Dr. Junius Johnson—a classical Christian educator, author, and Yale-trained scholar of theology, philosophy, and literature—opens this course with a definition of faerie and fairyland, lays out the usefulness of fairy stories within a classical curriculum, and gives demonstrations of how to teach from these stories using Tolkien’s The Hobbit and Rossetti’s poem “Goblin Market” along with other classic and contemporary sources. Johnson shows how the task of educating rhetoric students is, in part, about the re-enchantment of the student’s mind and heart, enabling them to see the mythic truth that characterizes the cosmos.
This course is also available as a paperback book or a Kindle book. This book follows the content of the video course very closely but includes a bonus last chapter by the author titled “Postscript: What Does Fairyland Require?” as well as a foreword by Louis Markos. Junius Johnson has also written other books including The Father of Lights: A Theology of Beauty (Baker Academic, 2020) and Christ and Analogy: The Christocentric Metaphysics of Hans Urs von Balthasar (Fortress Press, 2010). Please watch our newsletter for updates!
Also note that this course compliments two other courses with Vigen Guroian on Awakening the Moral Imagination through Fairy Tales and Stories as well as with Louis Markos on Myth Made Fact.
Diana Pavlac Glyer (professor at The Honors College, Azusa Pacific University and author of Bandersnatch: C. S. Lewis, J. R. R. Tolkien, and the Creative Collaboration of the Inklings) writes in praise of Johnson’s On Teaching Fairy Stories:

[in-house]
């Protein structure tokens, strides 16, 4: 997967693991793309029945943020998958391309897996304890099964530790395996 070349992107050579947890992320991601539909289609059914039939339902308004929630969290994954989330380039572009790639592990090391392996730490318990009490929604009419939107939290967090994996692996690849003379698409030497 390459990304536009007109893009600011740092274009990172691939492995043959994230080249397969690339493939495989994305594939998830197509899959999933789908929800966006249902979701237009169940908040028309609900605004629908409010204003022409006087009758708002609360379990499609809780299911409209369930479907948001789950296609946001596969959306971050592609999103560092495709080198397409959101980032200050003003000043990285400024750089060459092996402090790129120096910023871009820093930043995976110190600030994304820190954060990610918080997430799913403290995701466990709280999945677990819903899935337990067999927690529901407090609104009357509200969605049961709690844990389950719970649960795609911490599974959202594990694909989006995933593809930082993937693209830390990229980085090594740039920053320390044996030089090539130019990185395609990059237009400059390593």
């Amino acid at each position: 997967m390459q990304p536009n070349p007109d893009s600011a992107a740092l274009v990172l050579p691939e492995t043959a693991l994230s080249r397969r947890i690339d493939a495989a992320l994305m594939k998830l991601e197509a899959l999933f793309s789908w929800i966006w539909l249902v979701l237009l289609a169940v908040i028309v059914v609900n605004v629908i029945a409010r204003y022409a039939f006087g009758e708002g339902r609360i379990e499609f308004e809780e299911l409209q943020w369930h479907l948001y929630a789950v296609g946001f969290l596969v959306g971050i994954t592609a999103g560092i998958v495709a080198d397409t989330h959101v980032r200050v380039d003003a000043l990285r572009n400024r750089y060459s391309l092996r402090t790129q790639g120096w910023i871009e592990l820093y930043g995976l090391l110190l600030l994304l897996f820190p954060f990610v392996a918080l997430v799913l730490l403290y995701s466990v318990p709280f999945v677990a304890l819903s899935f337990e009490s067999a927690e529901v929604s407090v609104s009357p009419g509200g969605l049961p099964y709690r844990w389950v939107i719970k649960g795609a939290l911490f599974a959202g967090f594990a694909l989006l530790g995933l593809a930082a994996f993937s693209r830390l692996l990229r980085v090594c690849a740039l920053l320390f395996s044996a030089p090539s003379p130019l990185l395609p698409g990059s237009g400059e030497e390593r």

Teachers are sometimes encouraged to teach modern fantasy either as a way to relate to their students’ interests or to give students a ‘break’ from the heavy lifting of more serious texts. Junius Johnson’s On Teaching Fairy Tales makes two important—and surprising—observations. First, much of what we consider to be classic literature already includes a great many magical tales (think A Midsummer Night’s Dream, Macbeth, Ovid’s Metamorphoses, Beowulf, and The Odyssey). Second, when students study the transcendent in literature, it provides a much-needed opportunity to oppose suspicion, close-mindedness, and materialism and to replace them with awe and wonder. Johnson’s argument is compelling, and his suggestions are concrete and practical. Heartily recommended.
To learn more about earning a certificate for this course, please visit “How do I Obtain a Course Certificate?” on our FAQ page. Our course certificates are valued by classical schools and co-ops worldwide, and you can also be on your way to obtaining an elective credit toward a Level 1 certificate with your completion of this course. Teachers certified with either ACSI or ACCS will see continuing education unit (CEU) credits listed on our course certificate for you to submit to either organization (with more information on certification credit here).